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Everything posted by Force

  1. Yes I noticed and your hunch was right. I just meant Trumpeter/Magnifier got it wrong...and the Meng kit is unfortunately not that much better as some of their hose and wire routing is questionable too...and Meng even brags that their kit is the most accurate GT40 kit out there...yeah right.🙄 I will follow your progress with interest as I really like the GT40's.
  2. I see you have followed the instructions but I don't think they have it right (I looked at both the Trumpeter and Magnifier instructions). Why would one route a line from the oil pump at the back cover on the transaxle to the back end of the gear selector housing wich is the hump on the right side of the gearbox, there is a shaft coming out from there when shifting gears, and why would one route an oil line from the rear of the intake manifold to the gearbox, that place on the intake manifold is used for crank case ventilation on older FE engines and it's nothing under there except for the lifter gallery...naah that can't be right. I would imagine that a couple of the lines from the Kar Kraft T-44 transaxle would go to an oil cooler, the GT40 has one on each side, and the one on the left side is for the engine so the one on the right side must be for the transaxle. I do have some knowledge of the Ford FE engines as I just built one for my 1963½ Galaxie. Here is how the dry sump oil system on a Mk II GT40 works.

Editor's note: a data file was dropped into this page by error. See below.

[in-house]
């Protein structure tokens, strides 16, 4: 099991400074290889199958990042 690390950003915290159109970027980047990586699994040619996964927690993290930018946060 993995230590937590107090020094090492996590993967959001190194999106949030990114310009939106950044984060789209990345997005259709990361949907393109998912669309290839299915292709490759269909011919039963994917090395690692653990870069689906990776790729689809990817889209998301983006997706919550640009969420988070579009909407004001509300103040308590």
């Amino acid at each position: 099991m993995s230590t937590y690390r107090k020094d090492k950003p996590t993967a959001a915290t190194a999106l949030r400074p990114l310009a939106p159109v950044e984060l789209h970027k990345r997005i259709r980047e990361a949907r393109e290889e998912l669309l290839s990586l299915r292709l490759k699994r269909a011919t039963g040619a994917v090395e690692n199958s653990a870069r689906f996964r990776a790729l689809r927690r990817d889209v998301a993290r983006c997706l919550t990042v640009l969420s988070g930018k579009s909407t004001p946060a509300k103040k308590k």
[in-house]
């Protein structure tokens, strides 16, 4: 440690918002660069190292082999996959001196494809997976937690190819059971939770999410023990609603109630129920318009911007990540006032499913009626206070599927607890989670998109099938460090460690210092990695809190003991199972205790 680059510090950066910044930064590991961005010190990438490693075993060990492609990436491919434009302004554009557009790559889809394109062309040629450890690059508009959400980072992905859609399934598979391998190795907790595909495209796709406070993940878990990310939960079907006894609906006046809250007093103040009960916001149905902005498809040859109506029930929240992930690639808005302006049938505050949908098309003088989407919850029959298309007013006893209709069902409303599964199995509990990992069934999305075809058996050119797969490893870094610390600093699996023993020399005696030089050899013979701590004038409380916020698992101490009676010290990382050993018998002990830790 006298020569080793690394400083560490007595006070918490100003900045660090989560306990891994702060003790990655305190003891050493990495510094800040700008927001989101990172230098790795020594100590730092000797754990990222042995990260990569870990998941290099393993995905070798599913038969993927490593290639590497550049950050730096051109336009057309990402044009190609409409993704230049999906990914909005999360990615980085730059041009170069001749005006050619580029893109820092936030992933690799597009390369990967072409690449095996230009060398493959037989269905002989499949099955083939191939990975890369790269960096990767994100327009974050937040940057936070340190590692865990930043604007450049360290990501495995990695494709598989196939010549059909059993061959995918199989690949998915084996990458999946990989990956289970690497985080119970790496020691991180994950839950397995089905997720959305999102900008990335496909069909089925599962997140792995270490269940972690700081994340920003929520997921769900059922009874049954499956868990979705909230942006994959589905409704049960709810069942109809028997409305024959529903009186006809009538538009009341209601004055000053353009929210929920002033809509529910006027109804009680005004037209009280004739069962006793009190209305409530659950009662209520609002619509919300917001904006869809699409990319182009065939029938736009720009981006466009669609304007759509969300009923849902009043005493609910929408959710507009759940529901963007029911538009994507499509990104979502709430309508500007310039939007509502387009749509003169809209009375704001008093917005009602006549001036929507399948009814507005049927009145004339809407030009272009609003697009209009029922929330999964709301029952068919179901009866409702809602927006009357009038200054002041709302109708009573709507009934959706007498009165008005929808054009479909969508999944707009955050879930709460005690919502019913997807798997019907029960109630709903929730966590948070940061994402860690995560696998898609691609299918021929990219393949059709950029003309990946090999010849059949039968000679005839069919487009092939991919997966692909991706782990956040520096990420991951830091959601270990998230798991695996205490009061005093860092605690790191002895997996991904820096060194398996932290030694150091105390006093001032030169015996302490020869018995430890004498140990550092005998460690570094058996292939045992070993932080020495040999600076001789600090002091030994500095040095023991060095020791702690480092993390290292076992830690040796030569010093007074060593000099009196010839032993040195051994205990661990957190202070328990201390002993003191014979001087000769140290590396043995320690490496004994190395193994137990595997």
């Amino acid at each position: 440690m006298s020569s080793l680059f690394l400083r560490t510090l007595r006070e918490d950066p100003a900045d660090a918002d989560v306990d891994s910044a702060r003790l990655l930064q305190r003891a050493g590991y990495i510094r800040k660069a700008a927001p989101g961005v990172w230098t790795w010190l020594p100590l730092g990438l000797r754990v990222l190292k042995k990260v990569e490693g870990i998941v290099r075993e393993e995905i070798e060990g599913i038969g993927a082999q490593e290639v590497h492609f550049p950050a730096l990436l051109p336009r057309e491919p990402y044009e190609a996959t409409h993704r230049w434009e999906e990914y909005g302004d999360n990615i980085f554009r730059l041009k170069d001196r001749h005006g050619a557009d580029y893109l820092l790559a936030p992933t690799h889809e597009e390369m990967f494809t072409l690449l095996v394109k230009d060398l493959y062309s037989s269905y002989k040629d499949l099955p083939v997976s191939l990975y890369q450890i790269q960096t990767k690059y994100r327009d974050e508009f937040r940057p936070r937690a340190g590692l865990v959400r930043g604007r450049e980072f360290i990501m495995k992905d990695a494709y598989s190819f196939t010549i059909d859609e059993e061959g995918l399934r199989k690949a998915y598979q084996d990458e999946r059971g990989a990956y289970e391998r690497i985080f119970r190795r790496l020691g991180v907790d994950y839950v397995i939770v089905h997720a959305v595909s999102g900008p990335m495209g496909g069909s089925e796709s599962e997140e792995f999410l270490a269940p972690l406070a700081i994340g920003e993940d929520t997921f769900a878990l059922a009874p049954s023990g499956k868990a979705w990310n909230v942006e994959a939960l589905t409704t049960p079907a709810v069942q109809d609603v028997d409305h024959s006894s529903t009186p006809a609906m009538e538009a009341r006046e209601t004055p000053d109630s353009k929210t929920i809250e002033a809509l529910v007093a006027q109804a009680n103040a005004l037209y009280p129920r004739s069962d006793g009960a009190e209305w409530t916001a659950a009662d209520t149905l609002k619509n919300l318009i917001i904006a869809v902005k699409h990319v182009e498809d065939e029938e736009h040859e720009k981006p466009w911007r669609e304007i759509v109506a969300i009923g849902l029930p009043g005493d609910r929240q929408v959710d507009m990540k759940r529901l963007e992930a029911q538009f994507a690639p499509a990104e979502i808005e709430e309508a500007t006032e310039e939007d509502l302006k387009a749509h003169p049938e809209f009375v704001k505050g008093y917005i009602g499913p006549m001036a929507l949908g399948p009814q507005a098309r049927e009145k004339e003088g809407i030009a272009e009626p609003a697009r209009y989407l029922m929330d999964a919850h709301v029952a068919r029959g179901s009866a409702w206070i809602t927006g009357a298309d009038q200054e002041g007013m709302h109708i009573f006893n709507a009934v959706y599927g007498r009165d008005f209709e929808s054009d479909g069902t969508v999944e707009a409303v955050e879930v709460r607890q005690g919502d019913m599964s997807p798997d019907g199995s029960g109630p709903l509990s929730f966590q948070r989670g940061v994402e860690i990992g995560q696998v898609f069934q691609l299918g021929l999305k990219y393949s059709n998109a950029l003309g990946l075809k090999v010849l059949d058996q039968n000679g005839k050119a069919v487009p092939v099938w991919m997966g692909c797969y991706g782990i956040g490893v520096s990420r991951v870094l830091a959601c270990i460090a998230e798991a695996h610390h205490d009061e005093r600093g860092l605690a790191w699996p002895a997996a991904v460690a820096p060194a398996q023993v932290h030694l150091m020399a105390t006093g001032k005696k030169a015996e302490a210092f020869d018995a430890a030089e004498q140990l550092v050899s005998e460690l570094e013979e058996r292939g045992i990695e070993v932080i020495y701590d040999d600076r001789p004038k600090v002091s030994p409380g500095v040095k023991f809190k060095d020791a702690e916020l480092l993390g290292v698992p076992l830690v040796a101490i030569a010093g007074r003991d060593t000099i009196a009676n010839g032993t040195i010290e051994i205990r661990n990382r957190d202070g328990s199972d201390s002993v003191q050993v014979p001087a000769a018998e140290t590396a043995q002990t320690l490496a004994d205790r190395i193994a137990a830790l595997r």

3. I got issue 214 in the mail the other day but I'm still missing the 212 and 213 issues.
  4. Yes that would have been nice, it has only been available once as far as I know.
  5. That intake manifold can't be that difficult to make from kit parts and some styrene stock.
  6. I believe the wheels had a treatment with a product called DOW7 often used on magnesium wheels and other parts made of magnesium to prevent them from oxidation, this treatment gave the magnesium parts a goldish look. If you polish magnesium it gets a shine much like polished aluminum and all did not use the DOW7 treatment and polished the wheels instead...but magnesium oxidize easy and fast so if you want shiny magnesium wheels you have to polish them often, and if you don't it gets a dull grey look from the oxidation.